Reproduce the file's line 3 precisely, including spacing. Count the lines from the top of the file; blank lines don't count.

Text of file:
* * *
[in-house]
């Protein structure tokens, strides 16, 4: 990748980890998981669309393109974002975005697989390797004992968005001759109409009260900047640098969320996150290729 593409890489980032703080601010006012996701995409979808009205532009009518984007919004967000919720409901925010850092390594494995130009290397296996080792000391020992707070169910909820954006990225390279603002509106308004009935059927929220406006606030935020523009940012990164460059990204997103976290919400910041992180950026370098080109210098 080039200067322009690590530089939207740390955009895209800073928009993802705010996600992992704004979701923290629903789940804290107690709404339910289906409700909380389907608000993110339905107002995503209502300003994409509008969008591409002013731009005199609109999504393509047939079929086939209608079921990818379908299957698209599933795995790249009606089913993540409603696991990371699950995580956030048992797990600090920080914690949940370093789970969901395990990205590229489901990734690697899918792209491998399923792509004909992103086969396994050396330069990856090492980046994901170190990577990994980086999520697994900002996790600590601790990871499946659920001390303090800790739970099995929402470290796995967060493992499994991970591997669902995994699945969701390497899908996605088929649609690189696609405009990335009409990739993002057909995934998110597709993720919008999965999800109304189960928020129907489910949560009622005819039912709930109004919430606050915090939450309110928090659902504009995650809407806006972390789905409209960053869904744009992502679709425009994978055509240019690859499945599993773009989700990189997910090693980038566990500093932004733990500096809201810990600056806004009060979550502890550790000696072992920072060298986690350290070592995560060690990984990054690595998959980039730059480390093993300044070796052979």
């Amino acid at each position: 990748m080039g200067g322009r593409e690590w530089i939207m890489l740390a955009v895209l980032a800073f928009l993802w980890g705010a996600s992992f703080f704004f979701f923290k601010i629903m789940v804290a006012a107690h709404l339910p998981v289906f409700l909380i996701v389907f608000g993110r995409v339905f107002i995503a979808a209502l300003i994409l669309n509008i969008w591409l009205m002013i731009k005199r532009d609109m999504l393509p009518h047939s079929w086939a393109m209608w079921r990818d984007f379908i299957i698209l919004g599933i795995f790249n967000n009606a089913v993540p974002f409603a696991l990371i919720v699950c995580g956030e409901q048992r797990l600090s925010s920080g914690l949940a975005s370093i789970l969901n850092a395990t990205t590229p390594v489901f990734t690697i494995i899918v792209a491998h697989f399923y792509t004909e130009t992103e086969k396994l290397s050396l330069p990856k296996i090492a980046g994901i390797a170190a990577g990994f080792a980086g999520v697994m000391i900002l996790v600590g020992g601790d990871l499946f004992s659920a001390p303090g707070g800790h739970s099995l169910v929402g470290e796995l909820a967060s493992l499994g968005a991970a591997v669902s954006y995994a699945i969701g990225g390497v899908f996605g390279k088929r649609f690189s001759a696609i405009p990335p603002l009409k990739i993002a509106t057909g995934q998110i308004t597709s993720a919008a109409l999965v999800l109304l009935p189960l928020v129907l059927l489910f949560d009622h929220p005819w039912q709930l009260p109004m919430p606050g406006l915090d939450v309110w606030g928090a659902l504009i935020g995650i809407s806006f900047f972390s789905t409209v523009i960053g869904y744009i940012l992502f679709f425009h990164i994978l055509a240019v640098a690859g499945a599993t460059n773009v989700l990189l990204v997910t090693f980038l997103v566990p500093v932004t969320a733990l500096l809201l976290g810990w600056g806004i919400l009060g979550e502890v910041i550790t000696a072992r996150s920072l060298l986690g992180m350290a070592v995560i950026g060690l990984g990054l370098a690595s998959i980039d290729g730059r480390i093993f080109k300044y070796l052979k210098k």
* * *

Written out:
């Amino acid at each position: 990748m080039g200067g322009r593409e690590w530089i939207m890489l740390a955009v895209l980032a800073f928009l993802w980890g705010a996600s992992f703080f704004f979701f923290k601010i629903m789940v804290a006012a107690h709404l339910p998981v289906f409700l909380i996701v389907f608000g993110r995409v339905f107002i995503a979808a209502l300003i994409l669309n509008i969008w591409l009205m002013i731009k005199r532009d609109m999504l393509p009518h047939s079929w086939a393109m209608w079921r990818d984007f379908i299957i698209l919004g599933i795995f790249n967000n009606a089913v993540p974002f409603a696991l990371i919720v699950c995580g956030e409901q048992r797990l600090s925010s920080g914690l949940a975005s370093i789970l969901n850092a395990t990205t590229p390594v489901f990734t690697i494995i899918v792209a491998h697989f399923y792509t004909e130009t992103e086969k396994l290397s050396l330069p990856k296996i090492a980046g994901i390797a170190a990577g990994f080792a980086g999520v697994m000391i900002l996790v600590g020992g601790d990871l499946f004992s659920a001390p303090g707070g800790h739970s099995l169910v929402g470290e796995l909820a967060s493992l499994g968005a991970a591997v669902s954006y995994a699945i969701g990225g390497v899908f996605g390279k088929r649609f690189s001759a696609i405009p990335p603002l009409k990739i993002a509106t057909g995934q998110i308004t597709s993720a919008a109409l999965v999800l109304l009935p189960l928020v129907l059927l489910f949560d009622h929220p005819w039912q709930l009260p109004m919430p606050g406006l915090d939450v309110w606030g928090a659902l504009i935020g995650i809407s806006f900047f972390s789905t409209v523009i960053g869904y744009i940012l992502f679709f425009h990164i994978l055509a240019v640098a690859g499945a599993t460059n773009v989700l990189l990204v997910t090693f980038l997103v566990p500093v932004t969320a733990l500096l809201l976290g810990w600056g806004i919400l009060g979550e502890v910041i550790t000696a072992r996150s920072l060298l986690g992180m350290a070592v995560i950026g060690l990984g990054l370098a690595s998959i980039d290729g730059r480390i093993f080109k300044y070796l052979k210098k």